Abandoned Oil Pipelines What Lurks Below?
These photos were taken July 2012 in the historic Turner Valley, Alberta
Controversy over new oil pipelines is reaching boiling point in many circles. Heated debate is taking place over the proposed Enbridge Northern Gateway and Keystone Pipeline proposals. Safety, disruption to landowners and more are being weighed against the money to be made transporting and selling petroleum products. It got me thinking about the old pipelines. What happens to a pipeline when it is too old to use or not needed?
It’s a bit of an Alice in Wonderland scene. The US laws and regulations are different from ours in Canada. The Pipeline and Gas Journal is a source of information about abandoned pipelines in Texas. Apparently a pipeline in Texas may be abandoned by a company, but it still retains ownership and may choose to reactivate the line at a later date. In the meantime, the right of way or easement is no longer maintained, but the through which the pipe extends is not free to dig it up or build on top of it.
Abandoning a pipeline, but retaining ownership allows the oil transport company to avoid expenses and liabilities. The following points were copied from the Pipeline and Gas Journal, Oct 2009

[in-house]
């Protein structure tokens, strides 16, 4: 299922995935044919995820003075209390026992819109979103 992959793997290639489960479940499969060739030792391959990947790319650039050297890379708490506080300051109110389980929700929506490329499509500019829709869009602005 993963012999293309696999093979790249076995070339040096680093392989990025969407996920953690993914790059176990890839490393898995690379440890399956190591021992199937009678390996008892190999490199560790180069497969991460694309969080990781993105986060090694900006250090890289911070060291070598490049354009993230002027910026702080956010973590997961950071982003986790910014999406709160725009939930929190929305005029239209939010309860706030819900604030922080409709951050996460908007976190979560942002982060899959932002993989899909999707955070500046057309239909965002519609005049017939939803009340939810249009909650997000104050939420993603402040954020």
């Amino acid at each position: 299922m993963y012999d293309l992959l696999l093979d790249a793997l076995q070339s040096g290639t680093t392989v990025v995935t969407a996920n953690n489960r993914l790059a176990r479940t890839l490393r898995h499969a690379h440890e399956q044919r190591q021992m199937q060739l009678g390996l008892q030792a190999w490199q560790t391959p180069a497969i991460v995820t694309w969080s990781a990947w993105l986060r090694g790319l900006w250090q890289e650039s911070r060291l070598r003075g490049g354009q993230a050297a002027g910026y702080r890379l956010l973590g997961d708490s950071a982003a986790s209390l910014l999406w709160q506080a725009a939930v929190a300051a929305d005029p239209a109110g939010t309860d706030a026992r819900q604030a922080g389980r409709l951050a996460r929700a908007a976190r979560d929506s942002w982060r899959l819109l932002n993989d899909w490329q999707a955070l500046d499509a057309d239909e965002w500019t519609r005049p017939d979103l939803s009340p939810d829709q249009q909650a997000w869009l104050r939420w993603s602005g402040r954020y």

* Possible environmental problems,
* Possible opportunity for future use,
* No company policy regarding this kind of property,
* Ignorance of potential profits, and
* Ignorance of potential liabilities. Pipeline and Gas Journal, Oct. 2009
In Canada an oil company must apply to the National Energy Board to abandon a pipeline. There are considerations as to whether to leave the line in the ground or to remove it. The Energy Board has the final say as to the disposition of the asset(or liability). In Canada, a pipeline may not be reactivated without the permission of the Board.
OK so the pipeline is abandoned and left in place. Is it cleaned? The recent spill into the Red Deer River in Alberta was from an unused(abandoned) pipeline. It fouled a large area of the river and rendered a lake unusable for recreation and threatened the drinking water of the town of Red Deer.
According to the National Energy Board of Canada(NEB) there are 700 000 kilometres of oil and gas pipelines in Canada. I could not find figures for the extent of abandoned pipes. As a field is pumped out and left, often the pipes are also left. Eventually those metal pipes will corrode, spilling the residues into the adjoining landscape. Also the empty tubes may serve as water conduits moving water along with hydrocarbon residues to unexpected places.
People in Canada cannot legally stop a Big Oil company from trenching across their land to lay pipelines. The best they can do is to negotiate a pathway that keeps the high pressure lines away from houses and buildings. Oil pipelines are buried an average of one to two metres(3 to 6 ft.) under the soil. If their property is poisoned by leaking pipes, ask them how much Big Oil has benefited them.
Pipelines leak, sometimes early, sometimes late, but they will leak and poison the environment.